Widow, Family Members of Injured Workers Plead for Safer Driving in Highway Work Zones
Twelve highway employees have been killed while repairing Maryland roads in the last 10 years. National Work Zone Awareness Week kicked off today with stories of preventable worker injuries.
Laurie Moser’s husband, Rick, worked with the State Highway Administration (SHA) in Maryland for 21 years, repairing roads and making highways safe for motorists, even while putting himself in precarious proximity to passing cars.
Moser knew Rick’s profession was dangerous but she never expected to hear that a speeding driver had killed her husband on a summer day, June 26, 2007.
“[I worried] mostly in the winter,” she said Monday. “Never in my life did I dream it would be a clear summer day that I would receive this news.”
While her husband worked to clear debris from a state road, a Chevrolet 3500 truck crossed the shoulder of the lane and barreled into Rick at a speed of 60 mph, five miles above the posted limit. Rick was projected 170 feet forward and killed on impact.
“Recognizing that Rick’s death was completely preventable,” Moser said, “I am outraged that other families must suffer such as mine has, solely because of the actions of irresponsible drivers.”
Moser’s husband was one of 12 Maryland highway employees killed on the job within the last 10 years, according to the SHA. Another 1,400 were injured.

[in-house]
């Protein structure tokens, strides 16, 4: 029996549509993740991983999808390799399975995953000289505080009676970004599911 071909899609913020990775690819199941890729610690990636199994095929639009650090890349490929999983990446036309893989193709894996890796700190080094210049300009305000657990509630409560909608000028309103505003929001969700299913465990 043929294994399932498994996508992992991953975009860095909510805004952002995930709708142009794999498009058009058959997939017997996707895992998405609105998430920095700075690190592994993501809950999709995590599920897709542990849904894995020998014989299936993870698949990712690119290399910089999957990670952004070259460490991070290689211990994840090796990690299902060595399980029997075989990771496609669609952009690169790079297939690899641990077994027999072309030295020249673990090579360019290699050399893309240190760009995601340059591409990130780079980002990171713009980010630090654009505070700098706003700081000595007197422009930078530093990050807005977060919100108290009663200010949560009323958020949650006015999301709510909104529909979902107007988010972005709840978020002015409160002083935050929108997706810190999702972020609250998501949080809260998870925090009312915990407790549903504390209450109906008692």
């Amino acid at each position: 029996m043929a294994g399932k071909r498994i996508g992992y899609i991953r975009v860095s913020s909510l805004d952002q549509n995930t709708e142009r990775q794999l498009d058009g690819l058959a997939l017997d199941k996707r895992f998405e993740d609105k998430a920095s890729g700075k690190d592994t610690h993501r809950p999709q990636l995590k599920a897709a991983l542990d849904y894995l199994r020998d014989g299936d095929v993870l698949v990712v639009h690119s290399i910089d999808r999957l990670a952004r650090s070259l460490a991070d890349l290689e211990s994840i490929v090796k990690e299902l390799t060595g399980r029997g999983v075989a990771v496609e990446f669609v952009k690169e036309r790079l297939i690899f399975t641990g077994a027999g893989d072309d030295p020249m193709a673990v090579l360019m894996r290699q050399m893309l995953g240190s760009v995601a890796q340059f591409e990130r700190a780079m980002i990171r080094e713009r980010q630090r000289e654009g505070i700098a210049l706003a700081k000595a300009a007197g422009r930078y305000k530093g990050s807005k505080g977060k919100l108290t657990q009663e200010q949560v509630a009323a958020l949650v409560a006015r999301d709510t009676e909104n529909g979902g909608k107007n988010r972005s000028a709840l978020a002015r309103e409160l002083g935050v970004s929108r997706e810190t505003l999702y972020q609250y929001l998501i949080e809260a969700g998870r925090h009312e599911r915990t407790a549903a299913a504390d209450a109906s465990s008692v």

National Work Zone Awareness Week, which Maryland hosted this year, is a federal initiative to bring attention to road workers injured or killed while working.
Maryland’s Secretary of Transportation Beverly Swaim-Staley and Federal Highway Administration Administrator Victor Mendez kicked off the launch of the week in Laurel on Monday with speeches and a ceremony. State officials staged the safety event near the future site of the Intercounty Connector’s I-95 interchange, an active work zone where SHA employees are still constructing the eastern edge of the road.
Swaim-Staley says her department has erected more signage on state roads, telling drivers to slow down and, in some cases, letting them know their speed. She also said that speed limits are enforced more by state police.
“The more we can, as a nation, work to get the word out, similar to the kinds of things that we’ve done on seatbelts, for example, and then on cell phone usage, that’s really the goal,” Swaim-Staley said.
The latest highway injury occurred last month. Robert Garcia, who works with SHA’s office in Jessup, was helping to clear up a car accident on Route 1 and Whiskey Bottom Lane in Laurel on March 22. Garcia held up a stop signal in a work zone when an impatient driver drove through the area, striking Garcia and throwing him in the air. He was rushed to Howard County General Hospital, then to Johns Hopkins Hospital, with severe injuries.
Garcia’s daughter, Leticia Guzman, who spoke at the event, is grateful that her father survived but says he is still recovering from multiple injuries, including a brain hemorrhage, a broken shoulder and other broken bones.
“It was very difficult for me to see my father left so helpless, simply because someone didn’t have the patience to sit through a traffic stop in the work area,” Guzman said.
Garcia has months of rehabilitation ahead of him, including relearning how to walk and talk, but his daughter said he will return to his job with SHA if he can.
“I’m angry that people aren’t paying closer attention to the work zones and slowing down,” Guzman said. “This was totally preventable.”
National Work Zone Awareness Week is April 4-8.